The auxiliary bishop of San Salvador stated his opposition to negotiations with the kidnapers of the daughter of President Jose Napoleon Duarte today, saying it would be "a death blow to democracy."
The statement by Bishop Gregorio Rosa Chavez was considered significant because the church has acted in the past as a mediator between the government and leftist guerrillas who are presumed to have carried out the Sept. 10 abduction of Ines Guadalupe Duarte Duran, 35, and a companion, Ana Cecilia Villeda, 23.
Rosa Chavez said in his weekly homily that he could understand why journalists and others are working to find out what the kidnapers are demanding in exchange for returning the two women, who were kidnaped as they arrived for class at a local college.
However, Rosa Chavez continued, "We also share the opinion of Spanish Prime Minister Felipe Gonzalez that if we once give in to the temptation of negotiation through blackmail and terror, we would be giving a death blow to democracy."
Government officials have been silent on developments in the case since last Tuesday, when Communications Minister Julio Rey Prendes returned empty-handed from what he said was an effort to learn more about the kidnapers through the guerrillas' political leaders, who are based in Mexico.
Salvadoran and diplomatic sources, however, said there were at least four contacts before Tuesday with a group that calls itself the Pedro Pablo Castillo Front, believed to be linked to the most radical of the five groups of the leftist guerrilla coalition, the Popular Liberation Front.
The first contact was a Sept. 13 telephone call, the sources said, in which a man instructed Duarte to listen to a particular shortwave radio frequency often used by airlines. At 2 p.m. Friday, voices on that frequency told Duarte they wanted direct and secret contact with him. They played a tape recording in which Ines Duarte was heard saying, "I'm fine, Papa. Cecilia is fine, and she is here with me."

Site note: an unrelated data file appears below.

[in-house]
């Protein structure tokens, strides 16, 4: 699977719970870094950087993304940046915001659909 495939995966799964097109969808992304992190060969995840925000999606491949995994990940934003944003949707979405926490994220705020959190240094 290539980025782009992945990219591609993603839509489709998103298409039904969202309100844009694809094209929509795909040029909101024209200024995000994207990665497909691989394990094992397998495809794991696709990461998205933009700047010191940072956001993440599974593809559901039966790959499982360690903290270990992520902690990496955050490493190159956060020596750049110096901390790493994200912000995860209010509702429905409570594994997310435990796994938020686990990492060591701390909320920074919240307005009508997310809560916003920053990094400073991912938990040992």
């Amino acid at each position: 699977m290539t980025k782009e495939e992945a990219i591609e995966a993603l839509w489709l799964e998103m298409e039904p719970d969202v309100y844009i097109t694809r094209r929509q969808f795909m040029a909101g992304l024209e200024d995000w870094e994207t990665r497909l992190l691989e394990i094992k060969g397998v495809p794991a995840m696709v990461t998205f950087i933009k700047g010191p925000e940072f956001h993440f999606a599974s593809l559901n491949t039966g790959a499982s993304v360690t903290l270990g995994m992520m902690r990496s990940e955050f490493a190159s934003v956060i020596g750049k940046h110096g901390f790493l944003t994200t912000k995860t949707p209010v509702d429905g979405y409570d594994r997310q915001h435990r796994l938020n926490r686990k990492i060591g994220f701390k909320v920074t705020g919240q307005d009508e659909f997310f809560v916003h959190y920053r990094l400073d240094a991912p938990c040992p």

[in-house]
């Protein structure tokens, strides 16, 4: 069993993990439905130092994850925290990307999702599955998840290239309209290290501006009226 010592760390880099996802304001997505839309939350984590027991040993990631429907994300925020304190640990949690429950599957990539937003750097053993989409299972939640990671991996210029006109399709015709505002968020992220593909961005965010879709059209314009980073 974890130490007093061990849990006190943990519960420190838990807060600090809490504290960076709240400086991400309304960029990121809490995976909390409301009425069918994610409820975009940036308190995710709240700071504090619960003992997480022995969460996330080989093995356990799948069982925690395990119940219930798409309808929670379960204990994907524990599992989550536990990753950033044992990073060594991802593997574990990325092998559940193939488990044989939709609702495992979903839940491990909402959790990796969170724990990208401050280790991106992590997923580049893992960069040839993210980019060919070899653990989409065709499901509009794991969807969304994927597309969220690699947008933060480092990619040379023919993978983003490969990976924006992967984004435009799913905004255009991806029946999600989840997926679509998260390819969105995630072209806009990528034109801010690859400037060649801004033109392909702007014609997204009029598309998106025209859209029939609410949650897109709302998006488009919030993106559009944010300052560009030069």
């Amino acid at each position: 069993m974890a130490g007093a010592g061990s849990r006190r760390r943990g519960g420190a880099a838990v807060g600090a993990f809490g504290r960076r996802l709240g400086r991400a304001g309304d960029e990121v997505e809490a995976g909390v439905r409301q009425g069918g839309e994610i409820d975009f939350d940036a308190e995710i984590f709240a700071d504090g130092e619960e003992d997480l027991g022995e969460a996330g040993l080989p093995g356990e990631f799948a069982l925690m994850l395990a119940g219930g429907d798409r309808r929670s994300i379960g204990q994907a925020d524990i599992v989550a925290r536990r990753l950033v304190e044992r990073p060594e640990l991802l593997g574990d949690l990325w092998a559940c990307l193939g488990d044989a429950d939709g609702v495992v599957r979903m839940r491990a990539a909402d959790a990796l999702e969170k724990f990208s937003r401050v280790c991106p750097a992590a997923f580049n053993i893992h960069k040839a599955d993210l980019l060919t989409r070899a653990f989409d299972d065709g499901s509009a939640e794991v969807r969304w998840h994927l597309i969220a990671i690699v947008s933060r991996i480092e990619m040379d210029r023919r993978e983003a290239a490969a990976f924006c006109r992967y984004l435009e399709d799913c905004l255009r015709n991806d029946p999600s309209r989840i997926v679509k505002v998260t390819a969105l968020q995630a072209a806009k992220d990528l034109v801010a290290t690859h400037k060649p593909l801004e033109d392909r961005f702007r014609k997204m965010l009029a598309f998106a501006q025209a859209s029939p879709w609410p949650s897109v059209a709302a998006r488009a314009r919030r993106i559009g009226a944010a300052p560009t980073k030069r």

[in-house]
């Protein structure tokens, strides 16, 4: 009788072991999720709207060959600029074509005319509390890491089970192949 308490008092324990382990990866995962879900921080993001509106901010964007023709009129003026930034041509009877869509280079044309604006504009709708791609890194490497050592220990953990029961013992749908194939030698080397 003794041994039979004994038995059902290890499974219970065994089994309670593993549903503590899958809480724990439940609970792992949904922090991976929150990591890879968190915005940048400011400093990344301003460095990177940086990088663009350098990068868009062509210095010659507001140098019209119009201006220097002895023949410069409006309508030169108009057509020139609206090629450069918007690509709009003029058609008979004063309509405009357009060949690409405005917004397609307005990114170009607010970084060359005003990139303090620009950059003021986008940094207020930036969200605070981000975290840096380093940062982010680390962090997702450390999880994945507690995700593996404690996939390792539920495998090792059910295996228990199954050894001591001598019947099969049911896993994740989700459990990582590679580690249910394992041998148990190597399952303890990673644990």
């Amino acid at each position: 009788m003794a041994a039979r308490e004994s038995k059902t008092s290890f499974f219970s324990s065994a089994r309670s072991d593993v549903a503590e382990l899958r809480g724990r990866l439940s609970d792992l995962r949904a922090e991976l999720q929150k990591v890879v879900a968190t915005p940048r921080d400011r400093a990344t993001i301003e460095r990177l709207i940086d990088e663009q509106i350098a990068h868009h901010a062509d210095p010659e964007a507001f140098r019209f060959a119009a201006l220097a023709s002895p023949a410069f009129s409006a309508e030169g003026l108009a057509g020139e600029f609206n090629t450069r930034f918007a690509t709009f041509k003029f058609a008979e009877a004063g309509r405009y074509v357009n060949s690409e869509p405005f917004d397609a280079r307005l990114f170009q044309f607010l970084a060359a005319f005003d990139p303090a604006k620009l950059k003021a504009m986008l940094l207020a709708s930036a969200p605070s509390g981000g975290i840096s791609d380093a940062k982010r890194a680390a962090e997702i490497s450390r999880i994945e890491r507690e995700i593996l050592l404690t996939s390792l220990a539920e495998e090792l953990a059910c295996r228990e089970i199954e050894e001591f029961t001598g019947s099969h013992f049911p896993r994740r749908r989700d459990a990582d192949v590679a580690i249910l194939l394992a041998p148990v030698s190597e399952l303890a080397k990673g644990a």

Duarte was instructed to obtain three military walkie-talkie radios used for coded messages and prepare to send them somewhere through the Salvadoran Red Cross.
On Saturday, Sept. 14, the sources said, the voices identified themselves as "The Pedro Pablo Castillo Front of the FMLN," the Farabundo Marti National Liberation Front guerrilla coalition. They demanded that Duarte suspend all military operations, halt house-to-house searches and arrests, and ban further news reports on the kidnaping.
They then instructed him to send two radios at 4 p.m. on Saturday to the abandoned town of Rosario Tablon, deep in an area of heavy guerrilla activity near Tenancingo, about 25 miles but more than two hours by dirt road northeast of the capital. However, "purely by accident," the sources said, a military helicopter flew over the meeting point just before 4 p.m., and no one showed up to meet with the Red Cross messengers.
On Monday, Sept. 16, the guerrillas played another tape of Ines Duarte's voice and rescheduled the radio drop for Tuesday at the town of Guarjila in the northern province of Chalatenango. The radios were delivered, along with a package of personal items for Ines Duarte, which the guerrillas refused to accept, the sources said.
Since then, "one may assume there have been contacts and demands," including the release of prominent guerrilla prisoners, one source said, but details remain unavailable.
Military officials said antiguerrilla operations are continuing normally. "Duarte must think as a father, but he must act as a president," one said.